Industry-Sponsored Research Week

Iowa State’s partnership with Deere a model of long-term strategic collaboration


By David Schwartz
Published: May 18th, 2020

A detailed article on the ISU partnership with Deere appears in the May issue of University-Industry Engagement Advisor. For subscription details, click here.

There are many successful university-industry relationships across the country, but it’s likely there are few that check as many of the collaboration “boxes” as the one between Iowa State University and its industry partner, heavy equipment maker Deere & Co. Here are just a few examples:

  • Deere has employed close to 2,000 Iowa State alumni;
  • At any one time, about 20 faculty members from different disciplines interface with Deere;
  • A significant number of interns and full-time employees are hired by Deere each year;
  • Research collaborations are ongoing in multiple units.

This longstanding and comprehensive partnership also includes capstone projects, Deere participation in college and department advisory councils, and philanthropic contributions.

And in recent years, Deere has committed to significant co-location at Iowa State, including the opening of a technology innovation center in 2018 and an engineering research facility in 2019, both in the university’s research park.

Beyond what is already in place, a team consisting of numerous university departments and Deere representatives has been discussing strategic initiatives covering the next five to 10 years. They include:

  • Increasing diversity in STEM areas;
  • Long-range workforce development (IT, automation, data science);
  • More extensive research collaboration in key areas like cybersecurity, manufacturing systems engineering, and precision farming.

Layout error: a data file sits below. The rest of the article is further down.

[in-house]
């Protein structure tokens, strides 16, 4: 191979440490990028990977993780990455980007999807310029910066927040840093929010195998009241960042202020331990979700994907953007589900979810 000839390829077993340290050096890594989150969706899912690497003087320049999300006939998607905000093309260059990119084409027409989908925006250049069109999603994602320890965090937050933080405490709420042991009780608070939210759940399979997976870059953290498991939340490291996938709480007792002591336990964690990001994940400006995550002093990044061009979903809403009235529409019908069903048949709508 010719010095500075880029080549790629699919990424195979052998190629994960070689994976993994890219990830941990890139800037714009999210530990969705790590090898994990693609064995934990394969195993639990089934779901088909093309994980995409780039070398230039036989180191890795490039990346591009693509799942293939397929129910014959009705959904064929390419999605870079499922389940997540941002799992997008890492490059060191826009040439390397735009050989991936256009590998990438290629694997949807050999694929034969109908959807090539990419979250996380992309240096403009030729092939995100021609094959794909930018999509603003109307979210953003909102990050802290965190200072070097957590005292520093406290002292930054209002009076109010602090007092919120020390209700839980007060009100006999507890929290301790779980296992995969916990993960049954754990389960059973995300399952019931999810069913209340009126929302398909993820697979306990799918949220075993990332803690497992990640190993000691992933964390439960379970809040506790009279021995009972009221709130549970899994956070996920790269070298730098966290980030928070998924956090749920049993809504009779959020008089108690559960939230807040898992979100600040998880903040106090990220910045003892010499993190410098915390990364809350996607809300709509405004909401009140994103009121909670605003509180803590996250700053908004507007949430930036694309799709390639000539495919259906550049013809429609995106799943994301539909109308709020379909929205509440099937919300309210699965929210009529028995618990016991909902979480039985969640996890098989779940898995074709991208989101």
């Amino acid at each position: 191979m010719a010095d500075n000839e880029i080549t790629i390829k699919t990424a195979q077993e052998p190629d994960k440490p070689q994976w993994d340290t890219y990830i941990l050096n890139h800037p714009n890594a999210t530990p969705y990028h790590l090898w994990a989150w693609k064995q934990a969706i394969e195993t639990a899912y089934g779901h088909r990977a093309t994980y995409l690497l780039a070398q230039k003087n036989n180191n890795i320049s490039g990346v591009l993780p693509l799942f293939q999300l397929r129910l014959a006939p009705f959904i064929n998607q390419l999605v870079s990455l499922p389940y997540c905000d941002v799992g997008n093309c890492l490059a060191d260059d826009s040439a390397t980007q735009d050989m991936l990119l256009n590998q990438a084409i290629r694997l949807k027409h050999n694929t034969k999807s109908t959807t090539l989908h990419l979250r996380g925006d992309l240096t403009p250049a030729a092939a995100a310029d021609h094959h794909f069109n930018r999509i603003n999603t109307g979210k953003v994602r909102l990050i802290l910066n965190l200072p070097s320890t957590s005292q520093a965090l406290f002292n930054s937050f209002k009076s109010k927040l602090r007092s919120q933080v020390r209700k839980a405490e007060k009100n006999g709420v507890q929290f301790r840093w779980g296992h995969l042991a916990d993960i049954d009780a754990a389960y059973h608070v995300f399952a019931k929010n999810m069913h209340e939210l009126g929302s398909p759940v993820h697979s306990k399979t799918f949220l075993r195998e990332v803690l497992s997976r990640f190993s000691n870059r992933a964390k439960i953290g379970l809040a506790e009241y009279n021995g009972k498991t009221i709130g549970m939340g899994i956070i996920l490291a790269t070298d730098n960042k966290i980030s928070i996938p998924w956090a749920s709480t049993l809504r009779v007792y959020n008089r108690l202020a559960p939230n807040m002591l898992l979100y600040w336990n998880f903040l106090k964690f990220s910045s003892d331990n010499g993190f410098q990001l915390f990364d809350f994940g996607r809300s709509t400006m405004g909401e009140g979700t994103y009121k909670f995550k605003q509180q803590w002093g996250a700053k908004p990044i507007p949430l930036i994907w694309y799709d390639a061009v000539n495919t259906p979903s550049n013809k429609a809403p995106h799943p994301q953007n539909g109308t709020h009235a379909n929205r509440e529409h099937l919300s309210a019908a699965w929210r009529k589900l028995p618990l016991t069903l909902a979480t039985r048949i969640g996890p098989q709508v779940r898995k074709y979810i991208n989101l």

“This is one of our longest running partnerships — as a whole, about 25 years,” reports Matthew Darr, PhD, professor and Kinze Manufacturing Fellow. “We’ve had a master agreement in place since 2006, which tells you the depth of the relationship; it’s more than just a one-off.”

Darr sees the relationship as a “win-win” for the university and its industrial partner, and one that “checks every box we consider” when seeking industry engagement. “It allows us to help contribute to innovation and projects, a direct opportunity to have positive impact on stakeholders globally, and also leads to a lot of unique opportunities for our students — like internships and full career opportunities,” he says. “Also, Deere is involved in the classrooms — they serve as a voice to make sure we’re teaching the right material and offering the right content. And they’re there to put resources in the classroom as well.”

Darr does not see such partnerships as being defined by giant steps. “We really believe partnerships are built brick by brick,” he says. “We communicate with Deere very frequently through direct projects we’re involved in, but at least on a quarterly basis we touch base to make sure we’re in good alignment.”

Strong, regular communication, he continues, is key. “We listen to each other, we think about how things we’re doing will impact each other, and we always take feedback on ways we can improve or help the partner connect in an even deeper way,” says Darr. “It’s rare that we jump to some big major outcome; success is based on 1,000 little wins adding up to long-term strengths.”

The classroom environment, he continues, is a prime example. “Universities do not offer courses because one company says they should, but Deere has been very helpful talking to us and communicating about the direction their business is going, and the types of people they are looking for today and in the future,” Darr shares. “We really value that; they have insight, and we have the ability to shift gears to make sure we create the right people for those long-term jobs.”

Another “brick,” he adds, involves working together on the diversity/inclusion initiative. “We want to recruit a very diverse set of students on campus, and they want to recruit very diverse career employees; we mutually benefit by partnering in those areas,” states Darr.

He cautions against understating the importance of that philosophical connection. “Industry partners find lots of talented people at many universities,” Darr concedes. “We’ve surveyed our partners, and it always comes back to the people — not the expertise. Are there shared values? Similar passions? That’s what drives the strength of a partnership.”

Posted under: University-Industry Engagement Week

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